Does gender matters? Women in science

Barres, Ben A. “Does gender matters?” Nature, Vol. 442, 13 July 2002, pp. 133-136 

I’m half way through Cordelia Fine’s most recent book, Delusions of Gender, and I’m really enjoying it. The book explains in a clear and straightforward manner some of the prejudices behind many of the currently fashionable theories about the cognitive differences between the male and the female brain. In showing the inconsistencies of all these theories, she refers to Barres’ article.

Barres writes from the unusual point of view of a transgendered person (from female to male) and so he is in an excellent position to capture some of the invisible elements that drive gender discrimination in academia. Barres engages in the topic from both a personal and a political perspective, which I really appreciate. For example, he mentions that he soon realised that as a male academic he was in a more powerful position than when he was a female academic. As he states with irony, “I can even complete a whole sentence without being interrupted by a man” (p. 135).

The trigger for Barre’s article was a statement by Harvard Professor Larry Summer , President of Harvard University from 2001-2006, Director of the White House National Economic Council and parenting expert in his spare time . Summer suggested that women are not advancing in science because they are innately not as well-equipped as men with the sorts of abilities required in science. His statement caused commotion and great opposition, and finally cost him his post as President of Harvard University and as Obama’s advisor. 

Summer’s approach was in part based on the polemic research conducted by Simon Baron-Cohen, who concludes that women are more inclined to empathize, communicate and care for others, whereas men are better at systematizing. Consequently, he says, the reasons behind women not advancing in science (or in any other field that requires systematizing skills) is purely related to biology or genetics. Up to this point there is no need for a great imagination to see some of the consequences of this assumption: if women are not as good as men in certain areas, let’s pay them less, put them into less favourable contracts, or simply not encourage them into research at all as it’s a waste of time and money.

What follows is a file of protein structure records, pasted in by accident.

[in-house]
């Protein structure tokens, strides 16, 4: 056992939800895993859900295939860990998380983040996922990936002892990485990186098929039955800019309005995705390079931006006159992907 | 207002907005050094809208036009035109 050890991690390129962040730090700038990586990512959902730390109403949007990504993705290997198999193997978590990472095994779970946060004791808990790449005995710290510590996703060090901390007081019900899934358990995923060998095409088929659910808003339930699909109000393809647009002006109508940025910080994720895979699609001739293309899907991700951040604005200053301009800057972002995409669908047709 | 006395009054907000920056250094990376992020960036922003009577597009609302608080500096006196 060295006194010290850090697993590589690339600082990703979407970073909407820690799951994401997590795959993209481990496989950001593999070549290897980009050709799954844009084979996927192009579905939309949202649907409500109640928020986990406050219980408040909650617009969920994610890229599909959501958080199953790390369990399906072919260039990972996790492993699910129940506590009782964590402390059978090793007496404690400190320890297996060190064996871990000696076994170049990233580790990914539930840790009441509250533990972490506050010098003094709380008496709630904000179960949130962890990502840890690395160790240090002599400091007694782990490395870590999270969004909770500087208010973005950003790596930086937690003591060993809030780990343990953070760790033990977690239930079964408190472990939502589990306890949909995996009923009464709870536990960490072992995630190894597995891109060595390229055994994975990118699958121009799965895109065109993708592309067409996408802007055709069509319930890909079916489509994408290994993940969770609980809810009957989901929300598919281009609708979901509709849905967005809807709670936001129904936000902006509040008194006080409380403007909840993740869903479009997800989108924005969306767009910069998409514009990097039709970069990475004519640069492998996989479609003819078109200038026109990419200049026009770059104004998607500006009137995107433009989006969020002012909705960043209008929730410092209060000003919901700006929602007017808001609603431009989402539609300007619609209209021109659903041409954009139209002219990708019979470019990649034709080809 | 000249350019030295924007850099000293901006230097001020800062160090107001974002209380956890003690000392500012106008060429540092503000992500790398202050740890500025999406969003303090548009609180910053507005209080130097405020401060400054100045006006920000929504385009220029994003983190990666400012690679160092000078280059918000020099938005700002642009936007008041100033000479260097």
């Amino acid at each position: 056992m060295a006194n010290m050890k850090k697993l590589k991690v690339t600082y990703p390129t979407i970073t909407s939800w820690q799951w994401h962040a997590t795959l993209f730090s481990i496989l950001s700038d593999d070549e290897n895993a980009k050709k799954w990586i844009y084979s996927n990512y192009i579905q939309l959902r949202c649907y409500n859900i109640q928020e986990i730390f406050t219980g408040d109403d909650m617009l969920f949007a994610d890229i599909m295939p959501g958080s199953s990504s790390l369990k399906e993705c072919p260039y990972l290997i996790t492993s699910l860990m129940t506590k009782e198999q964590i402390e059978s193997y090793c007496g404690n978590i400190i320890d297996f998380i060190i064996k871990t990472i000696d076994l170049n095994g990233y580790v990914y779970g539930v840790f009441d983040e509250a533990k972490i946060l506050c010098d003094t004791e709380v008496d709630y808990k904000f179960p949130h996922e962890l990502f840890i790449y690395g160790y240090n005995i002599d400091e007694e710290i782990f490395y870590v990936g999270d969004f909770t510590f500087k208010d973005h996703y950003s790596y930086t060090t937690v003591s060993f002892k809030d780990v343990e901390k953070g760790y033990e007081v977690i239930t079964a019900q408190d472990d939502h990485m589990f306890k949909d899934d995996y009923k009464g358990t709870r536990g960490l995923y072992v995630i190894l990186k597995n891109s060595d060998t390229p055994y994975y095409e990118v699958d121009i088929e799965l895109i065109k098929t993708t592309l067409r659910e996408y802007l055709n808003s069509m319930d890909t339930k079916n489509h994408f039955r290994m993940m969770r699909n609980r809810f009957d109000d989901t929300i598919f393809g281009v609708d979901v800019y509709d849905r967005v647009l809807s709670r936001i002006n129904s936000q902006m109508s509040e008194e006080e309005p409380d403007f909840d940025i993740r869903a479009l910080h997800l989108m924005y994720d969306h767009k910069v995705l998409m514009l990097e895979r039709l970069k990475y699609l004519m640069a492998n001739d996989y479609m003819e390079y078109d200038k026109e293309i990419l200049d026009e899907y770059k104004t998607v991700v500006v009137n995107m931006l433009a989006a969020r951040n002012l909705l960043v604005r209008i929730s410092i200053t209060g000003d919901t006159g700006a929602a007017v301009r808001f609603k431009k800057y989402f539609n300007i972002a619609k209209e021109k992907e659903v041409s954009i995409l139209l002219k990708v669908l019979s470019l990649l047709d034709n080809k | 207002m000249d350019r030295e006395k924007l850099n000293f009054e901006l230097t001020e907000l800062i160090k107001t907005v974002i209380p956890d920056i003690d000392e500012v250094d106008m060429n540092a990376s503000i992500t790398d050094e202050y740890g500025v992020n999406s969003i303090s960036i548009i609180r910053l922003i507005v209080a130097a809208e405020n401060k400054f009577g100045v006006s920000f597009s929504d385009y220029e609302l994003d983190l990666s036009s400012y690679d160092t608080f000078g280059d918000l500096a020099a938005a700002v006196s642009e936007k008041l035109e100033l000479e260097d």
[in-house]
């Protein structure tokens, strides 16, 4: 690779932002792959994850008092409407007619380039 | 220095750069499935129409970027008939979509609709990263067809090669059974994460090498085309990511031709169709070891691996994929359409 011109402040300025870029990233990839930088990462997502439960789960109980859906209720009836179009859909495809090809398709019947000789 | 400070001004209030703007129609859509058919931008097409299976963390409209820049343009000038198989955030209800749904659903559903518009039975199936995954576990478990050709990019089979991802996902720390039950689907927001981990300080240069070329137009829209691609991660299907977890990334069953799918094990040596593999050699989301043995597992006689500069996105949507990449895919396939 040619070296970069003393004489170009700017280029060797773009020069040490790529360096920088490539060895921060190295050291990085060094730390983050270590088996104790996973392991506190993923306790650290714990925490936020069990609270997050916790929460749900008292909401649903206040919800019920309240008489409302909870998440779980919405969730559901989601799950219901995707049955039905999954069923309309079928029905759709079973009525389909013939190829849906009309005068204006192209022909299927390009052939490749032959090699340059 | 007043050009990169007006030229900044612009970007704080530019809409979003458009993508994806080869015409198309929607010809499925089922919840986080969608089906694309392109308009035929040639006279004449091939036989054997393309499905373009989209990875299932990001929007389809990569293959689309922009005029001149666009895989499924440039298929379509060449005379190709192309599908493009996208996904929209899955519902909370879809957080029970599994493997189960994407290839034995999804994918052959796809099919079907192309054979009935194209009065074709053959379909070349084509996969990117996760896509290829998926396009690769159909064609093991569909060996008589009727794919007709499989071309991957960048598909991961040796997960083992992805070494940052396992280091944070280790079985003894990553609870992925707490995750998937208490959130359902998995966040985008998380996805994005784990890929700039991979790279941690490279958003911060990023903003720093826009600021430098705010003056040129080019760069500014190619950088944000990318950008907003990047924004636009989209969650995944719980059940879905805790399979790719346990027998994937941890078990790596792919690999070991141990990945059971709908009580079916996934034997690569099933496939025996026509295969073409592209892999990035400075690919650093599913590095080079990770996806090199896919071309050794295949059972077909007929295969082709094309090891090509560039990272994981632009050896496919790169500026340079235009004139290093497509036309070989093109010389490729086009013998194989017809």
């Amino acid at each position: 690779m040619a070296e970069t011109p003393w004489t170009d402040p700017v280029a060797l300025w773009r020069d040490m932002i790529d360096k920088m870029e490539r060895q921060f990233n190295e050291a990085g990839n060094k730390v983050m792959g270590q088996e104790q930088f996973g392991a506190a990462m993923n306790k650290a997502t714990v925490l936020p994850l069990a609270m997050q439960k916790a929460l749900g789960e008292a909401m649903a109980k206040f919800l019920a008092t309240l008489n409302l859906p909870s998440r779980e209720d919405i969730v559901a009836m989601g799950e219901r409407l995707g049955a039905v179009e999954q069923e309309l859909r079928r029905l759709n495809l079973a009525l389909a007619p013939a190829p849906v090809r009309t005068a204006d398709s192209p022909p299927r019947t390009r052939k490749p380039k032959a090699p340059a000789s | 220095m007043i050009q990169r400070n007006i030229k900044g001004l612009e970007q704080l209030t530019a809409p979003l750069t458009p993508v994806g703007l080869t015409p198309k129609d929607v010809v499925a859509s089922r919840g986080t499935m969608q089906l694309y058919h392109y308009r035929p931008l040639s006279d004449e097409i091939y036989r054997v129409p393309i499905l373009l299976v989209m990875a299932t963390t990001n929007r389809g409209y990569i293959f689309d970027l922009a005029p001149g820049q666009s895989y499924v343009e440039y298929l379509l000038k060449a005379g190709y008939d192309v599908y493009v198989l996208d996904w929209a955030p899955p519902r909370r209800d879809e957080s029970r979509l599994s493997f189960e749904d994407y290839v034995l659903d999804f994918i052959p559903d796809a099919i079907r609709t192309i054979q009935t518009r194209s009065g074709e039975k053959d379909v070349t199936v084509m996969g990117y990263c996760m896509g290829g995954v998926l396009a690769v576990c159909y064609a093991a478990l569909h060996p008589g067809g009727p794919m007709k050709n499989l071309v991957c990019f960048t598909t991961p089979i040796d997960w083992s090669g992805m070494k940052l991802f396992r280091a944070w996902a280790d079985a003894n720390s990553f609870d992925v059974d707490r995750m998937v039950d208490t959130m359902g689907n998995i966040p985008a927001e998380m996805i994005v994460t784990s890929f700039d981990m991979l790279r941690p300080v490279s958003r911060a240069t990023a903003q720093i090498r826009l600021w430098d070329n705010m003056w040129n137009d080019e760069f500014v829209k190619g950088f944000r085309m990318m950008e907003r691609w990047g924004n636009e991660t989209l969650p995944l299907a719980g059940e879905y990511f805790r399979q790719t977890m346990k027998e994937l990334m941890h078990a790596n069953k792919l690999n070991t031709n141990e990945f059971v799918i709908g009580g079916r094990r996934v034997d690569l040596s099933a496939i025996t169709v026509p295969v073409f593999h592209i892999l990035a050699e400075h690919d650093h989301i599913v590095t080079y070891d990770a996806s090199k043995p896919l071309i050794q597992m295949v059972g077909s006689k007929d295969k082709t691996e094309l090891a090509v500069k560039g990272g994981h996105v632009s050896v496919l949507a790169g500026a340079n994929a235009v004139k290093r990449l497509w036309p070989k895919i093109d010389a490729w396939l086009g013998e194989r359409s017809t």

I must admit that when I read this pseudo-scientific rambling about female-male brain differences I get really mad. It’s not the fact that there are differences between the male and female brain, as seems to be the case, but rather that these differences are interpreted and constructed to justify women’s disadvantaged position in science and academia. Historically speaking we have been here before, so arguments about lack of women’s soul or intelligence are not new. This is just a sophisticated version. More than ever, we need to remember that the personal is political: that is, I’m not getting a Chair in Physics not because I’m not smart enough or lacking systematizing skills (sic) but because the institution discriminates against me on the basis of my gender.